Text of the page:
Saturday, 30 March 2019

9 Habits of People Who Sleep Well

Sleep problems are on the rise globally. It’s estimated that about 20 percent of people around the world are sleep deprived. And the reasons why we aren’t sleeping are varied. Environmental factors, chronic illness, irregular work hours and countless other stressors conspire to keep us awake.
Considering the dangers associated with sleep deprivation, all of us need to prioritize getting enough sleep. Science is discovering that many of our personal habits unintentionally cause sleep problems. On the other hand, people who sleep well tend to have certain habits that support quality sleep.
Read on to find out what good sleepers have in common and how it can help you get a better night’s sleep.

1. They stick to a schedule

This is a habit many of us try to avoid, but it’s an established fact that going to bed and getting up at the same time every day is vital for healthy sleep patterns. So, take a close look at your schedule and try to find a consistent bedtime and wake-up time you can commit to.

2. They exercise

Exercise is a huge sleep-aid. A poll conducted by the National Sleep Foundation found that people who exercised regularly slept significantly better than those who didn’t exercise. And the more vigorously people exercised, the better they slept. In addition, the same poll discovered that people who didn’t exercise were almost twice as likely to take medication for sleep. 
It doesn’t seem to make a big difference what time of day you exercise, although some research suggests that strenuous exercise within 60 minutes before bed can make it more difficult to fall asleep.

3. They have a routine

Following a routine each evening before bed can help your mind and body prepare for sleep. Your routine can include almost anything, as long as it’s relaxing. You could meditate, stretch, drink herbal tea, or simply brush your teeth and head to bed. Some people find a short walk or listening to relaxing music helps them wind down before bed.

4. They mentally close their days

Having a physical routine is important, but you also need to put what’s on your mind to bed. Many people will write in a journal before bed, or jot down a quick list of what needs to be done the next day. Make a habit of writing down anything you’re worried about or you need to remember so you can let it go for the night and deal with it tomorrow.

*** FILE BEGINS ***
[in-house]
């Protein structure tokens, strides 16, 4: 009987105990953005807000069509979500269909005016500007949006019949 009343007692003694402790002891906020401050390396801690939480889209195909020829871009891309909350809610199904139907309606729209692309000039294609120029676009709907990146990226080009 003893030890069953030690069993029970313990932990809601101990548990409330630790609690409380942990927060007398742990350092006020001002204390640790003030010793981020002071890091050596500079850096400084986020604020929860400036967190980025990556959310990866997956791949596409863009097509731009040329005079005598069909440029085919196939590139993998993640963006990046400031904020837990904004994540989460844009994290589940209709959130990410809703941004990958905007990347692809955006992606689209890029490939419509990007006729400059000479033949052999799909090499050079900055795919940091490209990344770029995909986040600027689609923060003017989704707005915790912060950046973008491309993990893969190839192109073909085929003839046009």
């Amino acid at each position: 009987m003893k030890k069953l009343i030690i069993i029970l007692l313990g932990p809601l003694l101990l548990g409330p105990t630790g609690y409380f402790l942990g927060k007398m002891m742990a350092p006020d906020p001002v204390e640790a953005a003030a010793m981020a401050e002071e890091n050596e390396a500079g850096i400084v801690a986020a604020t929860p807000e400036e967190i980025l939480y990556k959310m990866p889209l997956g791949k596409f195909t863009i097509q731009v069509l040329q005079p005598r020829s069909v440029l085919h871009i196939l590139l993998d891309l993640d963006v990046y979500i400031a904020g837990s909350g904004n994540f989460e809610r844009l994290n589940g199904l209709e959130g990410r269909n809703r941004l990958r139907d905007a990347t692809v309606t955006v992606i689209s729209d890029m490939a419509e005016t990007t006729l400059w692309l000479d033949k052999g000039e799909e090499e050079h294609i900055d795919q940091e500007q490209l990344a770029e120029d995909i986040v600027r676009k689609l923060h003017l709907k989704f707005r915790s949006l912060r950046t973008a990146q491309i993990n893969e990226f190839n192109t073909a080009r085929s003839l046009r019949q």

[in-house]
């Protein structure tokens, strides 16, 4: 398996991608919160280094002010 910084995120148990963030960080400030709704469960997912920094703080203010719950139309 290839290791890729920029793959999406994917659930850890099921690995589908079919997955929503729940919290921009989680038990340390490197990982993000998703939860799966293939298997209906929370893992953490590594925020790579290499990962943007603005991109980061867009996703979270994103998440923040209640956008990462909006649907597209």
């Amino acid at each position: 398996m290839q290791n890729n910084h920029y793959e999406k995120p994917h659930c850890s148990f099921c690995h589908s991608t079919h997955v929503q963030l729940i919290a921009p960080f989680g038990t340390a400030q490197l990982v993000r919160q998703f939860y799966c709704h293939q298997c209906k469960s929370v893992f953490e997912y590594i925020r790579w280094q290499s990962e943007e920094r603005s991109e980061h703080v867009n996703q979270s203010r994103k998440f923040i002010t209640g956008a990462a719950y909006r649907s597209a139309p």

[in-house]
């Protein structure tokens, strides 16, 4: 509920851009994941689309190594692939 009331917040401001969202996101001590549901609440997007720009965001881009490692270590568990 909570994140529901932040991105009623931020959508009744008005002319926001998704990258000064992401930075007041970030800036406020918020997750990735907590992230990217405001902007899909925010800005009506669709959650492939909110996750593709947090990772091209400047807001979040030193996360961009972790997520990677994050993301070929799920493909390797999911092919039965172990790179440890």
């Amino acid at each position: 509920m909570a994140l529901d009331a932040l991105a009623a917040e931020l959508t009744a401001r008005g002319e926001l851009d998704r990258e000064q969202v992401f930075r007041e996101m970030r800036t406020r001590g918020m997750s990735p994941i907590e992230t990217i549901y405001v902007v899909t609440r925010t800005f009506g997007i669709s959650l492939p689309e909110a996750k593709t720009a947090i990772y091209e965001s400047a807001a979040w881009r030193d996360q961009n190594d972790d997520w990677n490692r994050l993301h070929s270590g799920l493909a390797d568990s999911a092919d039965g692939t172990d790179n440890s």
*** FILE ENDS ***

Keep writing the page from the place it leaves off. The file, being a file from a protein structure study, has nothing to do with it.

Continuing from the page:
5. They power down

Digital screens wreak havoc on your sleep. Exposure to light in general promotes wakefulness, but screens in particular emit blue light, which is a shorter wavelength than standard household lights. A 2011 study found that these short wavelengths suppress melatonin production. Melatonin is a sleep-regulating hormone that typically rises in the evening to get you ready for sleep. This natural rise in melatonin was significantly reduced in the study participants who had evening screen exposure.
No screen time in the evening is ideal. But, if you watch TV or do anything on a mobile device, computer or other screen after dinner, try using blue light blocking glasses. They’re shown to help counteract the effects of blue light on your body. The flashing and noise typically involved with screens can also disrupt sleep, so always make sure to turn off all your devices at least 15-30 minutes before bed. 

6. They read

This can be the perfect habit to replace electronic devices in the evening. A University of Sussex study found that just 6 minutes of reading can reduce stress levels by 68 percent. And it worked better than other common relaxation methods, such as listening to music, going for a walk or having a cup of tea.
It also didn’t seem to matter what participants read. So, whether you’re into gripping suspense, cozy mysteries or political science, consider adding a good page-turner to your evening routine tonight. And if you’re not into reading, try out a coloring book, another proven way to relax.

7. They dim the lights

Darkness triggers the release of melatonin, which sends a biological signal to our body that it’s time to sleep. But exposure to bright household lights in the evening can easily disrupt this cycle. Keep your evening lighting to a minimum and try to use softer, 45- to 60-watt light bulbs when possible.
It’s also important to keep your bedroom as dark as possible. Exposure to light during sleep can impact your sleep quality as well.

8. They adjust the thermostat

The National Sleep Foundation recommends that adults sleep at a temperature between 60 and 67 degrees Fahrenheit (15.5 and 19 degrees Celsius). Babies and toddlers should be a bit warmer, between 65 and 70 degrees Fahrenheit (18 and 21 degrees Celsius). Your body naturally decreases your internal temperature as you’re falling asleep, and having cooler external temperatures will speed up the process.

9. They watch what they eat and drink

Eating heavy or large meals too late in the day can leave you feeling uncomfortable and disrupt your sleep. Stick to lighter snacks in the evening and try not to have any food within a couple hours of bedtime.
Also be cautious with nicotine, caffeine and alcohol intake. These substances can stay in your system for hours, and can affect your sleep even if you consumed them early in the day. Certain processed foods, such as those that contain white flour or processed sugars, can also affect sleep as they create irregular swings in your blood sugar.
Pay attention to how certain foods, drinks and other substances affect your sleep. Try eliminating sugar or caffeine entirely for a while and see if you sleep better. Or stop having sweet snacks or alcohol in the evening. Everyone is different, so keep experimenting to find out what might be keeping you awake at night.

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